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Fashion entrepreneur Kevin Stanford accused of lying about what he claims is his majority stake in high street brand All Saints, details of court case reveal










Fashion entrepreneur Kevin Stanford has been accused of lying about what he claims is his majority stake in high street brand All Saints, details of a bizarre court case reveal. 

Court documents show Stanford contacted private equity fund Lion Capital in August 2021 in a letter, claiming ‘rightful ownership’ of 62 per cent of the shares. 

Rejection: Kevin Stanford contacted Lion Capital in August 2021 claiming 'rightful ownership' of 62 per cent of the shares

Rejection: Kevin Stanford contacted Lion Capital in August 2021 claiming ‘rightful ownership’ of 62 per cent of the shares

Stanford, who co-founded Karen Millen and was All Saints chairman until a decade ago, bought All Saints in 2005. He was declared bankrupt by HM Revenue & Customs in February 2019. 

Lion Capital, which brought All Saints for £105million in 2011, has rejected his claim. 

The fund has opted to pursue a court injunction in a bid to stop Stanford making such statements public. 

It says Stanford’s ‘false assertion’ will prejudice any future attempt to sell All Saints, which reported turnover of £364.1million in 2020. Its lawyers have argued Stanford remains ‘unwilling to accept he has no interest’ in the company. 

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Nvidia claims critics are ‘romanticising Arm’s past’ as it fires back in row over takeover of UK chip designer










Nvidia and Arm have defended their blockbuster chip deal just months before the Government decides whether or not to block the takeover.

The proposed acquisition of British chip designer Arm by its American rival is under investigation by regulators around the world amid fears it could hit competition.

But in a document submitted to the Competition and Markets Authority, the firms argue that the £31billion deal is the best option on the table, adding that it is the only way for Arm to find the investment it needs.

Competition fears: The proposed acquisition of British chip designer Arm by its American rival Nvidia is under investigation by regulators around the world

Competition fears: The proposed acquisition of British chip designer Arm by its American rival Nvidia is under investigation by regulators around the world

The deal has faced a wave of criticism with many in the industry calling for Arm to be listed on the London Stock Exchange instead of sold off to a US tech rival.

But in the document both rule out the option, stating that Arm is not in a fit state to be floated and accusing opponents of ‘romanticising Arm’s past’.

The document said: ‘In the media deal opponents urge the CMA to block the deal so that Arm can pursue an initial public offering. They equate Arm’s popularity with a high market valuation and success, but the public markets are unsentimental.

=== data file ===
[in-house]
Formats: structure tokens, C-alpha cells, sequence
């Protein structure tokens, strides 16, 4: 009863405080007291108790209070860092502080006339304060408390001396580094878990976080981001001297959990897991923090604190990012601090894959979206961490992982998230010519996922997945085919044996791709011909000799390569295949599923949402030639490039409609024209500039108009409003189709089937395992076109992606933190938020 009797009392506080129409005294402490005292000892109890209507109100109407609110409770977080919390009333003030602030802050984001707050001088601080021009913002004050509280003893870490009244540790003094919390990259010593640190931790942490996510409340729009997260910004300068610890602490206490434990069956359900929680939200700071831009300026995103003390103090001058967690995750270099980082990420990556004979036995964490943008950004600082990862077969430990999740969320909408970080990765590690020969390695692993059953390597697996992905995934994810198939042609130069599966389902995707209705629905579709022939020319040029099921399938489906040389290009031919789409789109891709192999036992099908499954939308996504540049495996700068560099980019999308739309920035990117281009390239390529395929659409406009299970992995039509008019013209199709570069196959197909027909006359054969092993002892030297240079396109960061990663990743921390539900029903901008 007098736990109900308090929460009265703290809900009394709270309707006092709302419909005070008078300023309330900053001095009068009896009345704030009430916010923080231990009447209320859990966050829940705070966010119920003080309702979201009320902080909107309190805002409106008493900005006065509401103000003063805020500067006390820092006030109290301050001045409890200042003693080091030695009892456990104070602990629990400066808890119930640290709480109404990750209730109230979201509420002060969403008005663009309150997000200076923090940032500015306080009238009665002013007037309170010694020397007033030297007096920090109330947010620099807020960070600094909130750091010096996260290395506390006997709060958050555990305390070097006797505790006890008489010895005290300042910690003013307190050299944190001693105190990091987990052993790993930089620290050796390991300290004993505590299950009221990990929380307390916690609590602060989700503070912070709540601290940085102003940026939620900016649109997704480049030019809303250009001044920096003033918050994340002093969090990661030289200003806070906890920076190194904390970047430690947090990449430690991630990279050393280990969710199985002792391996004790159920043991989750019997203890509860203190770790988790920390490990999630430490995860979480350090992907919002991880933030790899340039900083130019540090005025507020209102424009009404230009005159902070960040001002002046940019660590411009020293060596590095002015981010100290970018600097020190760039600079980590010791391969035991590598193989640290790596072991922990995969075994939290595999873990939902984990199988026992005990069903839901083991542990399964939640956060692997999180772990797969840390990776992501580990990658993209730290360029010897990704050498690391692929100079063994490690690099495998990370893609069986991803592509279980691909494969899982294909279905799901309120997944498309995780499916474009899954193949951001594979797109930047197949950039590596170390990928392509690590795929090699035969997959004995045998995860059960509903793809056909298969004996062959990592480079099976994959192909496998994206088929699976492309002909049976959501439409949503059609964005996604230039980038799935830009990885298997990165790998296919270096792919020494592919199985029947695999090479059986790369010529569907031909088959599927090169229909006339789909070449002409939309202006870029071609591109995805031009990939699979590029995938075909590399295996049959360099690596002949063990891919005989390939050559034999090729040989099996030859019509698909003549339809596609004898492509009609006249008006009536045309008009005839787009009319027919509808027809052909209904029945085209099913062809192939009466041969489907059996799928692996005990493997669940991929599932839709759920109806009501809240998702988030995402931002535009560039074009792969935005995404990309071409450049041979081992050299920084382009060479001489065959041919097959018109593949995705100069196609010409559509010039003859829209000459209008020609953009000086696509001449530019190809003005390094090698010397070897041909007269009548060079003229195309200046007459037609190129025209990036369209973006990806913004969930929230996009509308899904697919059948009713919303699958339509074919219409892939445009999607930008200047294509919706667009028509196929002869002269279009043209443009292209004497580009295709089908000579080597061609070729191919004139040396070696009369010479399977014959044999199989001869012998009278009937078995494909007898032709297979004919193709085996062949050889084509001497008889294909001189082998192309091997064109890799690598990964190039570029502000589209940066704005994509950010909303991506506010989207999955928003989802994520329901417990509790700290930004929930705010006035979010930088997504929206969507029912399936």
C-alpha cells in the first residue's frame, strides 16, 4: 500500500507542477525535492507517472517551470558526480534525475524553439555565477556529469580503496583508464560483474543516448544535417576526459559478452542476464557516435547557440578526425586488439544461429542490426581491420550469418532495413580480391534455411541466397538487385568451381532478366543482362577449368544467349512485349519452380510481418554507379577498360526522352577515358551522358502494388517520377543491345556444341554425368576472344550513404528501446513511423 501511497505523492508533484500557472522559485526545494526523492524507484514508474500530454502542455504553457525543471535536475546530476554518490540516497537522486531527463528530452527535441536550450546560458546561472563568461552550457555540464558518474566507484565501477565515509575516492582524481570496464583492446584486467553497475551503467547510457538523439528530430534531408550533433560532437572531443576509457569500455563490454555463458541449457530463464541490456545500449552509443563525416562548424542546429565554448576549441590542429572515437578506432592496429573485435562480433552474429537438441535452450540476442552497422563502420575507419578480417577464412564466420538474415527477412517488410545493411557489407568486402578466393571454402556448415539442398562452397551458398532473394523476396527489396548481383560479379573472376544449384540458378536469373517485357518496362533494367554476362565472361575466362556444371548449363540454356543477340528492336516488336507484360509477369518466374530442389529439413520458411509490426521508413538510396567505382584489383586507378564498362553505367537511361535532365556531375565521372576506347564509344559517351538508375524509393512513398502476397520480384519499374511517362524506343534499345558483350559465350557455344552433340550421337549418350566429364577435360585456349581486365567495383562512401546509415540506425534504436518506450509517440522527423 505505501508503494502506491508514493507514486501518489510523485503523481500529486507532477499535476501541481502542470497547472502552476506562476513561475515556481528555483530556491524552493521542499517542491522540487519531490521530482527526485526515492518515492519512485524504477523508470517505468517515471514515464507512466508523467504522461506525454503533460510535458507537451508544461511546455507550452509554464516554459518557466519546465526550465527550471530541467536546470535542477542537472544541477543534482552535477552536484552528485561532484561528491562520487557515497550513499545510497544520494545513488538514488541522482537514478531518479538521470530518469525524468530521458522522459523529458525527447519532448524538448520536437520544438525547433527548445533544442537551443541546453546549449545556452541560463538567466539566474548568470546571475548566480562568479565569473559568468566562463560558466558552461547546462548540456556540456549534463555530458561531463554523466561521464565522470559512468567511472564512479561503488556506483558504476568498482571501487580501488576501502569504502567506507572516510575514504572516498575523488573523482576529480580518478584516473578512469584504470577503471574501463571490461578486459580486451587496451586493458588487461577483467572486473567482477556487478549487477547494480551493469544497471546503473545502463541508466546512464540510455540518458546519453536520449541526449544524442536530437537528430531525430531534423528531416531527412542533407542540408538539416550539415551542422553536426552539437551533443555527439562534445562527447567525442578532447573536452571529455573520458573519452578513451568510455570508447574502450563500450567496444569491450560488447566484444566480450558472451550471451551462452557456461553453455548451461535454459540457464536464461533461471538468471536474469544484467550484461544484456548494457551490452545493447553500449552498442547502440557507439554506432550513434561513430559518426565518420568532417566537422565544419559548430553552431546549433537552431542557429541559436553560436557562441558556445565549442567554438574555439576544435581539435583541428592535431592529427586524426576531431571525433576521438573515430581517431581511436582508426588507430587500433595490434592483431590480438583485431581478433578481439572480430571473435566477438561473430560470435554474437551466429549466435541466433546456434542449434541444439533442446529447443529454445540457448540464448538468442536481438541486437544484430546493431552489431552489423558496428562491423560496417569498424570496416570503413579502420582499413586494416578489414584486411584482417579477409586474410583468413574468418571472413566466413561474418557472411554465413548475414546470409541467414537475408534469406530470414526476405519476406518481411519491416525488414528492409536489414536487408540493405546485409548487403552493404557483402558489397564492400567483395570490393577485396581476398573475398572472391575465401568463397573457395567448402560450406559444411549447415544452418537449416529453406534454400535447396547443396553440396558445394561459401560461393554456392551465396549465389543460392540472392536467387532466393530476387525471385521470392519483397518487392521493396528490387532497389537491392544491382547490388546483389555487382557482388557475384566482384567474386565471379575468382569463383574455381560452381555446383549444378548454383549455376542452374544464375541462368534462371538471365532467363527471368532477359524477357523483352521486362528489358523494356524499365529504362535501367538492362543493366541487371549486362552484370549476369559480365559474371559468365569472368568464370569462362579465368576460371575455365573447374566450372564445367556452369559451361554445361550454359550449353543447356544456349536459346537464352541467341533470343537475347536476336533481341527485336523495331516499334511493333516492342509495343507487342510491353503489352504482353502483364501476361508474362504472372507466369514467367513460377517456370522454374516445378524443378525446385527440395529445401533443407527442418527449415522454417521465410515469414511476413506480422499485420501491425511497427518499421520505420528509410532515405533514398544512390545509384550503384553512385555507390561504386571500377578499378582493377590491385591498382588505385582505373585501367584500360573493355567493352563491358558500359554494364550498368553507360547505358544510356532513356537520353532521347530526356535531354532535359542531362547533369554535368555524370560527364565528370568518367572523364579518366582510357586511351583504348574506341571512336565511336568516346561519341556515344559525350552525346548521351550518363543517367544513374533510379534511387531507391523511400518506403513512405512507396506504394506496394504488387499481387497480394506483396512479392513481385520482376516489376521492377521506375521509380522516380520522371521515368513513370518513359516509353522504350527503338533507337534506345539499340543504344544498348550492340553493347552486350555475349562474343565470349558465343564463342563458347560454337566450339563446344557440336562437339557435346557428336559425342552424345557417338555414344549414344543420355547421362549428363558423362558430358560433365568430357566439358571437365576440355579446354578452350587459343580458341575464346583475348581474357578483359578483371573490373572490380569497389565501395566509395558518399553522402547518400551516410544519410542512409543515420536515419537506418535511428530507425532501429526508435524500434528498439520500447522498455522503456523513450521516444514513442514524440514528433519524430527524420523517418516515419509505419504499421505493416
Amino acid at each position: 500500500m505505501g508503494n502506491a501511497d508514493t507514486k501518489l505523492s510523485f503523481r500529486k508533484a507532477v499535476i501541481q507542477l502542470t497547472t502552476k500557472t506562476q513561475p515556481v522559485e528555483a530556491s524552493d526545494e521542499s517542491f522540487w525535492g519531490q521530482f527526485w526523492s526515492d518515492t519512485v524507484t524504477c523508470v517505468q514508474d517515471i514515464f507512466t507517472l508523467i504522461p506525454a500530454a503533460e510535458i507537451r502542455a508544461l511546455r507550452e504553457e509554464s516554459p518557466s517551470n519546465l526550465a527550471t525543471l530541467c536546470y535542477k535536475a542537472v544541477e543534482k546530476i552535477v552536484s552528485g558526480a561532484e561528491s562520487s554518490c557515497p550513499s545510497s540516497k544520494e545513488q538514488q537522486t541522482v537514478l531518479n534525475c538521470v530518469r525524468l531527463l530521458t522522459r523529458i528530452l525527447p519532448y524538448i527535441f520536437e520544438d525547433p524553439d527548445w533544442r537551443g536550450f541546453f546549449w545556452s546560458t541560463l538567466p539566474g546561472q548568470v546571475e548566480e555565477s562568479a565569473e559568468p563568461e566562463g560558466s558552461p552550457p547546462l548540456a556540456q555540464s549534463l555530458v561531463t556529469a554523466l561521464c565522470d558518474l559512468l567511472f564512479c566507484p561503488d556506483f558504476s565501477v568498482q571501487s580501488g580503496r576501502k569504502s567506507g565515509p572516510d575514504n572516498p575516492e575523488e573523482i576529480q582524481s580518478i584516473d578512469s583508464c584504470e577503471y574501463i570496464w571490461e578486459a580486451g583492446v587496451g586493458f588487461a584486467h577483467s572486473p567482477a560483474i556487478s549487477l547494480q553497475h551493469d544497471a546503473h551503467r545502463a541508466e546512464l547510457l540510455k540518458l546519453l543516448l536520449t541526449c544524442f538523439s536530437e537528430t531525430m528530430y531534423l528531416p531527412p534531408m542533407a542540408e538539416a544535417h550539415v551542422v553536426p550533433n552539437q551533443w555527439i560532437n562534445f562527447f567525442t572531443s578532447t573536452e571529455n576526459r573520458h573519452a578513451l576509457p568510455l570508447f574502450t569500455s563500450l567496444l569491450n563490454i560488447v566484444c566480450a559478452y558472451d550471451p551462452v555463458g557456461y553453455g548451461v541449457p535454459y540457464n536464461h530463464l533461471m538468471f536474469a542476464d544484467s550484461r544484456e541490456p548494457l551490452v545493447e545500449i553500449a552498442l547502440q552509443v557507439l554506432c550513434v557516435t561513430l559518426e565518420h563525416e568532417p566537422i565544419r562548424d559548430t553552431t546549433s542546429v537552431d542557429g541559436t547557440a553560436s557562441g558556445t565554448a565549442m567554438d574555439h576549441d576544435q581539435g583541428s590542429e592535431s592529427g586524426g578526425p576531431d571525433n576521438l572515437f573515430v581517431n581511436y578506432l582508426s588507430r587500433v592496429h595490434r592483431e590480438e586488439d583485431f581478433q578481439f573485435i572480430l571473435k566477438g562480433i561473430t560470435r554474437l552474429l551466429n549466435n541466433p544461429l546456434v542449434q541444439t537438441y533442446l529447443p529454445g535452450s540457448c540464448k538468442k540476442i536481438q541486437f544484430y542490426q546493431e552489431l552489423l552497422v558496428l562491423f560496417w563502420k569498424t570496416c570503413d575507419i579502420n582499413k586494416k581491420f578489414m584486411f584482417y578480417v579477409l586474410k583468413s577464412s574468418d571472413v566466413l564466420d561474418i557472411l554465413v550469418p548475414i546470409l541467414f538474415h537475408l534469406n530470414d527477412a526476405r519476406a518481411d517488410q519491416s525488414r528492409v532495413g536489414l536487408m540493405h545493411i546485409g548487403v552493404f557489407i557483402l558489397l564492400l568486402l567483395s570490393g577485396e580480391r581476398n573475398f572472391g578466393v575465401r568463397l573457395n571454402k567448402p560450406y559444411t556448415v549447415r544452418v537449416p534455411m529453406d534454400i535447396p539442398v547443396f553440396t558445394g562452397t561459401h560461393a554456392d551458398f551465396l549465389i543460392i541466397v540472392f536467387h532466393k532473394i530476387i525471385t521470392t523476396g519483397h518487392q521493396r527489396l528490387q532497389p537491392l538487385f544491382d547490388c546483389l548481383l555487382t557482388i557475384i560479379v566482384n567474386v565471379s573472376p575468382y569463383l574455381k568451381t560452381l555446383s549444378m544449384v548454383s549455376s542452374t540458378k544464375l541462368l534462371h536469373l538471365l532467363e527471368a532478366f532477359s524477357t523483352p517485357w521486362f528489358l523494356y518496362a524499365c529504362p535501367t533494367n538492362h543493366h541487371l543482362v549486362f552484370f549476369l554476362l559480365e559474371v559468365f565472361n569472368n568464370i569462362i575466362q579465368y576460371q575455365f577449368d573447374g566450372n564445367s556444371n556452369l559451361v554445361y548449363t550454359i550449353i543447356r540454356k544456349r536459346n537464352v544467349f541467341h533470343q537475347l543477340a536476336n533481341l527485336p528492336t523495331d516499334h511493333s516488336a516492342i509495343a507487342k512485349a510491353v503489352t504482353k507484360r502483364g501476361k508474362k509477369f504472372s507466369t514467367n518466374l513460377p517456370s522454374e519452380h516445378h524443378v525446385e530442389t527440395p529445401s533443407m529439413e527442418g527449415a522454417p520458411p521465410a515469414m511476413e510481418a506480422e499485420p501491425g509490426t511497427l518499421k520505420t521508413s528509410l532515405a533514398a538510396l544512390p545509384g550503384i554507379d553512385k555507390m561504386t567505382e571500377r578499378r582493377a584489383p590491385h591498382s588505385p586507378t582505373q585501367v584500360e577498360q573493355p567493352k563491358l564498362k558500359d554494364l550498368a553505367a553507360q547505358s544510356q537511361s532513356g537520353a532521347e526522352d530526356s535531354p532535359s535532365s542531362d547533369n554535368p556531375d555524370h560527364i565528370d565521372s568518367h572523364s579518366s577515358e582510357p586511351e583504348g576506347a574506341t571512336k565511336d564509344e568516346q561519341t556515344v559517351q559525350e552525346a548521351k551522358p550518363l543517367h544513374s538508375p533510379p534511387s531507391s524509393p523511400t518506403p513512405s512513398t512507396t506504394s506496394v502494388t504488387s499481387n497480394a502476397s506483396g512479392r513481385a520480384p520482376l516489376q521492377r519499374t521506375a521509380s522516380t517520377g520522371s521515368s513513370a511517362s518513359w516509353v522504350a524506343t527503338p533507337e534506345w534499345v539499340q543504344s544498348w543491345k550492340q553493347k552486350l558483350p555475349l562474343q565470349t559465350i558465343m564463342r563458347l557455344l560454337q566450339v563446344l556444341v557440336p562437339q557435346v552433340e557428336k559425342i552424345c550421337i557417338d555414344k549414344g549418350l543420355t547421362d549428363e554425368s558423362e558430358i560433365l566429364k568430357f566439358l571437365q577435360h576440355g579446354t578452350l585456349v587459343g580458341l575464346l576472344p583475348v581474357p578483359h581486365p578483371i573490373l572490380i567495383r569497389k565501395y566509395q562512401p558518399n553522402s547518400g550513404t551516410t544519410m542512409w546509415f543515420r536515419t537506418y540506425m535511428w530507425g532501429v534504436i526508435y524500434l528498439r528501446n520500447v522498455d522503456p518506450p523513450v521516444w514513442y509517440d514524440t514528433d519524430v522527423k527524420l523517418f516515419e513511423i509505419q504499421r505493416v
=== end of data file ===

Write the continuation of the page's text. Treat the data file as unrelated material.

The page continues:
‘Arm has endured flat revenues, rising costs, and lower profits that would present challenges for a 30-year-old public company.

‘The capital markets would expect Arm to make significant strategic changes, including cutting costs to maximize Arm’s value.’

Arm chief executive Simon Segars added: ‘We contemplated an IPO [initial public offering] but determined that the pressure to deliver short-term revenue growth and profitability would suffocate our ability to invest, expand, move fast and innovate.’

The defence has been published two months after ministers ordered a full-blown investigation into Nvidia’s takeover of Arm on competition and national security grounds. But yesterday’s document failed to mention security even once.

When the investigation was launched in November it was off the back of findings from the National Cyber Security Centre, the Government organisation which provides cyber security guidance, who had identified ‘a number of potential risks to national security’.

However, the two companies did address competition concerns, in particular the idea that Nvidia would cut off competitors from essential Arm technology – ending Arm’s history as a neutral supplier.

The document said: ‘The theory does not hold up to scrutiny.

‘Trying to foreclose Arm licensees would immediately reduce Arm’s licensing revenue, immediately damaging Nvidia’s investment. No economically rational, publicly traded entity would embrace such a self-defeating strategy.’

Nvidia – which is based in California –agreed to buy Cambridge-based Arm from Japanese giant Softbank in September 2020 and had wanted to close the deal by March this year.

That deadline will not be met as the Government is set to make a decision in May, while regulators in China, the US and EU are also scrutinising the deal.

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